“This is a way for us to meet a lot of people who are aligned with our interests,” Washington says. “We get to build community with them and do cool things together.”
Everyone gets a say, and no one person is fully in charge of any decision making.
“What’s super exciting is that the next generation of dominant internet startups that disrupt the current ecosystem will be built this way,” Washington says.
Friends with Benefits with Alex Purdy
An artist and music producer, Alex Purdy was looking for the next step in her career when she found the Friends with Benefits DAO. A global DAO, Friends with Benefits conducts virtual and in-person events for members to discuss music, fashion, social justice, 3D modeling…the list goes on.
“There’s something for everyone,” Purdy says. She was recently given a contributor role within the community, which means she helps facilitate conversations in different Discord channels.
Members earn tokens through participation, which allows them to access different tiers within the DAO.
“You gain access to tons of people and resources you may not otherwise have had,” Purdy says. “There’s a town hall where we all hear about all the different projects happening, because there’s so many different groups and people doing different things.”
Being a part of Friends with Benefits helped Purdy gain more exposure for her music, garnering the sales of a few NFTs. But she emphasized that she’s still learning within this world, and that everyone is still learning.
“What’s really helped me the most is having an open mind,” she says. “There’s a lot to learn. Don’t be discouraged by how much new information there is.”
Camp Social with Zvi Band
Walk into any unfamiliar space alone, and you might leave even lonelier. Zvi Band, a member of several DAOs, including Friends with Benefits, saw how that loneliness translates online and wanted to do something about it.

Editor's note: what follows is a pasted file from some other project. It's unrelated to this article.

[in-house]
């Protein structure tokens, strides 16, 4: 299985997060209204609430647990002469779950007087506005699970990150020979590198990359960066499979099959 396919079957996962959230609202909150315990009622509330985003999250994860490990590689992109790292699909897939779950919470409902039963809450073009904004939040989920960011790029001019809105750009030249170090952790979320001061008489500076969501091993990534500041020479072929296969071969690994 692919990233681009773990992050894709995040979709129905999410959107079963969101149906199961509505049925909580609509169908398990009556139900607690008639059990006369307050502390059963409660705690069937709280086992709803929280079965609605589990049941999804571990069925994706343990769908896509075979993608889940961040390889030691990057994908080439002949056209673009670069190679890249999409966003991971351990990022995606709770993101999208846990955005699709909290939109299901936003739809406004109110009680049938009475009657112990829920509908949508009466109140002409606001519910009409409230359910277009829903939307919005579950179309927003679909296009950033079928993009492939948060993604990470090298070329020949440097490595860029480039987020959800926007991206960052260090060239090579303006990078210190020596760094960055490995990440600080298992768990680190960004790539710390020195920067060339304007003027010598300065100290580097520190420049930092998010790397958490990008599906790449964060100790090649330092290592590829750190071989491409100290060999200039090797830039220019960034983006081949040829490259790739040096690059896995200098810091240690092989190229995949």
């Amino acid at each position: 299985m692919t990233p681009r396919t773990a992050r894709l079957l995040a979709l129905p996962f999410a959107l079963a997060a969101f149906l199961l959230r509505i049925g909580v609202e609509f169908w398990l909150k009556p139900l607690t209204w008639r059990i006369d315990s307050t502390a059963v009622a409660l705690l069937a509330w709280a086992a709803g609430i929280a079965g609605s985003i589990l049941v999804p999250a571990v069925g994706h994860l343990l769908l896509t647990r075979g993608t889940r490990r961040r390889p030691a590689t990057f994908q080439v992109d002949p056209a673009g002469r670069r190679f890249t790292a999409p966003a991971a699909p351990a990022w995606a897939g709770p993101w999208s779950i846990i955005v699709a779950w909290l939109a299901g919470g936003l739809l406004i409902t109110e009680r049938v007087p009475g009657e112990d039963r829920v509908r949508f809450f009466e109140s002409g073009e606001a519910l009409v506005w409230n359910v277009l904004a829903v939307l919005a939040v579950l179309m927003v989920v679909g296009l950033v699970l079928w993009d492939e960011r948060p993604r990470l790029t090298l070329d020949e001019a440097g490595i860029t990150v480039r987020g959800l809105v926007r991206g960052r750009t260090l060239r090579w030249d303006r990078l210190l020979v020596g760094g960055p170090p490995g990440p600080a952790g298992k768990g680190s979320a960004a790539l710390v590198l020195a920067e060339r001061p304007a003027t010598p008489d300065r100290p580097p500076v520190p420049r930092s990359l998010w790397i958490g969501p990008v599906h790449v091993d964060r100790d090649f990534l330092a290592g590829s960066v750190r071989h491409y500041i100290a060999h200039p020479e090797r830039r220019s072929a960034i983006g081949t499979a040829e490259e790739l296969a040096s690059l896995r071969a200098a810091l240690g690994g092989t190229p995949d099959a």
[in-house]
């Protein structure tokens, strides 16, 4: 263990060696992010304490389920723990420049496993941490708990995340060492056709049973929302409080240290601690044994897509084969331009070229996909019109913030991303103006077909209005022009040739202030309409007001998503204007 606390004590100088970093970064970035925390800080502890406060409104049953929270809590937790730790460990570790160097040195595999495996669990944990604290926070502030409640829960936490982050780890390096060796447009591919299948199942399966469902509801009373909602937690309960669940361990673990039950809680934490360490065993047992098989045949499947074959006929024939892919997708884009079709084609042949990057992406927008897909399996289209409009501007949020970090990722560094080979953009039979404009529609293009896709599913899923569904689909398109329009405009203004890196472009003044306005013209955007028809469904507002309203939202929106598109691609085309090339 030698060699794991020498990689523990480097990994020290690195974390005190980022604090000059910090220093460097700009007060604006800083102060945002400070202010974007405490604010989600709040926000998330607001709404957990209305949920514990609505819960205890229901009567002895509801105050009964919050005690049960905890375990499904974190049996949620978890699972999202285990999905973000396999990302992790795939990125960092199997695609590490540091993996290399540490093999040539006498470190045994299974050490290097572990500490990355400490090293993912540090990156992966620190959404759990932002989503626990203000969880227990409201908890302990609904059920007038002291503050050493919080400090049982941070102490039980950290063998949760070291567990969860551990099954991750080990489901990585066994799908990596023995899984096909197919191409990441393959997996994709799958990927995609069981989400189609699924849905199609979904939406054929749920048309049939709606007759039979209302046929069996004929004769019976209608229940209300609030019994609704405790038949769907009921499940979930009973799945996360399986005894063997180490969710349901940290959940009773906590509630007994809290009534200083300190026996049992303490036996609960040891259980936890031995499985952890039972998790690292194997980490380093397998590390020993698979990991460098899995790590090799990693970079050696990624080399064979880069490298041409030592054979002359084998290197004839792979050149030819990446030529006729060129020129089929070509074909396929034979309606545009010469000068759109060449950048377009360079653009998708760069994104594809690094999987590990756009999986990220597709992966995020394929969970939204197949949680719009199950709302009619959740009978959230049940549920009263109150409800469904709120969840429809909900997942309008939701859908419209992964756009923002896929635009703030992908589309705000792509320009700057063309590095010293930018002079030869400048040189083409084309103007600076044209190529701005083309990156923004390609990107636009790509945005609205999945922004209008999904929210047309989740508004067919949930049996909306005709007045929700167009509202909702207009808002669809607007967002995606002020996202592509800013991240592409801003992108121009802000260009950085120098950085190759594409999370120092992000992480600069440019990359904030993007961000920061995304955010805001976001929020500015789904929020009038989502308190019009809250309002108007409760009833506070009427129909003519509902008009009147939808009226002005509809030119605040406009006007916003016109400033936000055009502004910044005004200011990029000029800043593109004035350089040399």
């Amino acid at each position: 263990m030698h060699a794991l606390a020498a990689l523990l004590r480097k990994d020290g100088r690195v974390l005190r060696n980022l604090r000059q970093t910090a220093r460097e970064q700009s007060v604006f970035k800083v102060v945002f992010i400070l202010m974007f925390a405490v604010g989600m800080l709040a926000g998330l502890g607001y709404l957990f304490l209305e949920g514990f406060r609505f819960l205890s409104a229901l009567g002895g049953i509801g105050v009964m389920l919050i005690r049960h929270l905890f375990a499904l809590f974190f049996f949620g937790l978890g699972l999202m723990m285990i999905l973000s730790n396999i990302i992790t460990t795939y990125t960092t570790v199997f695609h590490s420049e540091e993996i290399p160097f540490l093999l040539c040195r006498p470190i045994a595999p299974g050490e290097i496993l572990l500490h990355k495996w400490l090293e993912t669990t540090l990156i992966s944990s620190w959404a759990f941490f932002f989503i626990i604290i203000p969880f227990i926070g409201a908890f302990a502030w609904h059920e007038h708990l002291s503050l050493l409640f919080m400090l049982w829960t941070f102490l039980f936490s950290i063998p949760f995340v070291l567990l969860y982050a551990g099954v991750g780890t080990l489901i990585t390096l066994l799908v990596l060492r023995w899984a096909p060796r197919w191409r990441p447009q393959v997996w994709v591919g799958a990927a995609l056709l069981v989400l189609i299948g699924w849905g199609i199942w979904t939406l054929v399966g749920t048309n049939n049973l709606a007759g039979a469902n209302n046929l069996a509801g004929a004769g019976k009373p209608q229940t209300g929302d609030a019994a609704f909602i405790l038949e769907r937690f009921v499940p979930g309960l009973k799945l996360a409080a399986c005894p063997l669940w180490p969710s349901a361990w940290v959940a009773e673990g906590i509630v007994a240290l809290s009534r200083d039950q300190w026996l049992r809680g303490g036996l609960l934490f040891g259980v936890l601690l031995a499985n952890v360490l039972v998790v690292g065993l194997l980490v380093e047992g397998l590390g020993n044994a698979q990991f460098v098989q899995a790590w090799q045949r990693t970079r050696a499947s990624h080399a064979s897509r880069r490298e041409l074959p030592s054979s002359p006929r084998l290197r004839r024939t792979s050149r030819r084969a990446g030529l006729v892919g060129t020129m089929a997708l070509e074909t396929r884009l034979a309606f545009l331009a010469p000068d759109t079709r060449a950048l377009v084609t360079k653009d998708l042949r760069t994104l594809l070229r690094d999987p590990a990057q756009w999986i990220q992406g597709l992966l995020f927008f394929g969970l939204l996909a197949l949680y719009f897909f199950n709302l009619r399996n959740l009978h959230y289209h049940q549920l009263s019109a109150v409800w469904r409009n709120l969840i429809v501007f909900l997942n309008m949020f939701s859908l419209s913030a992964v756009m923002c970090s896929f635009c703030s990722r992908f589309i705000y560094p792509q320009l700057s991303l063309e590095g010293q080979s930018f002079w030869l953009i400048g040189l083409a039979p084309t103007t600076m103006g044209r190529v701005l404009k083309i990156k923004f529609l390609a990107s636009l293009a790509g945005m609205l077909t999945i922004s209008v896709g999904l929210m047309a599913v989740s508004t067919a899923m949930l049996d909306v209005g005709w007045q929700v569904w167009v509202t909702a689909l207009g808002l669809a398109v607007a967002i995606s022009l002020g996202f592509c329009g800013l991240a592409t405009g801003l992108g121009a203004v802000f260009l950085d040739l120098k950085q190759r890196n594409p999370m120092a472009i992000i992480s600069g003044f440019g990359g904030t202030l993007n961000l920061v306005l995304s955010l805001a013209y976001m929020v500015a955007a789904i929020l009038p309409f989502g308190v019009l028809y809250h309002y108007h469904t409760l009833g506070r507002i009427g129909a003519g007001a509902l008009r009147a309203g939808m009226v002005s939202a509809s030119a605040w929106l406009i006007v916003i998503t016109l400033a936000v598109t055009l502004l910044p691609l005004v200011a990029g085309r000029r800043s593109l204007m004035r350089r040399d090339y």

“Discord is like walking into a crowded bar of 2,000 people shouting at each other,” Band says. “People are joining these communities, excited about the mission and the goals, but then they’re just walking into a crowded room, and they make a couple laps and walk back out.”
Band created Camp Social to help members of these huge communities find smaller subsets within to build trust and feel like their voice is important to the mass, too. The DAO “plug-in” allows members to meet each other through small group social activities — like a coffee meetup or a simple conversation.
This helps DAOs build healthy incentives, as members can earn more tokens when they participate and build deeper relationships with other members.
“I believe that the two big problems we have to solve in our lifetime are climate change and loneliness,” Band says. “And both of those problems require completely new types of coordination. When it comes to loneliness, I very much believe that we need new ways to organize ourselves, to learn together, to share and make decisions together.”
What we’re seeing right now in the Web3/DAO space is mostly toys, according to Band. Experiments. It’s easy to look at this new world and only see the chaos and the questions. And we should question it. But there’s something to be said about a group of people hoping for a better, brighter and more equitable future. What’s out of our hands? And what’s in them?
To learn more about DAOs and different aspects of Web3 in D.C., follow the W3DC event series on Instagram @web3dc.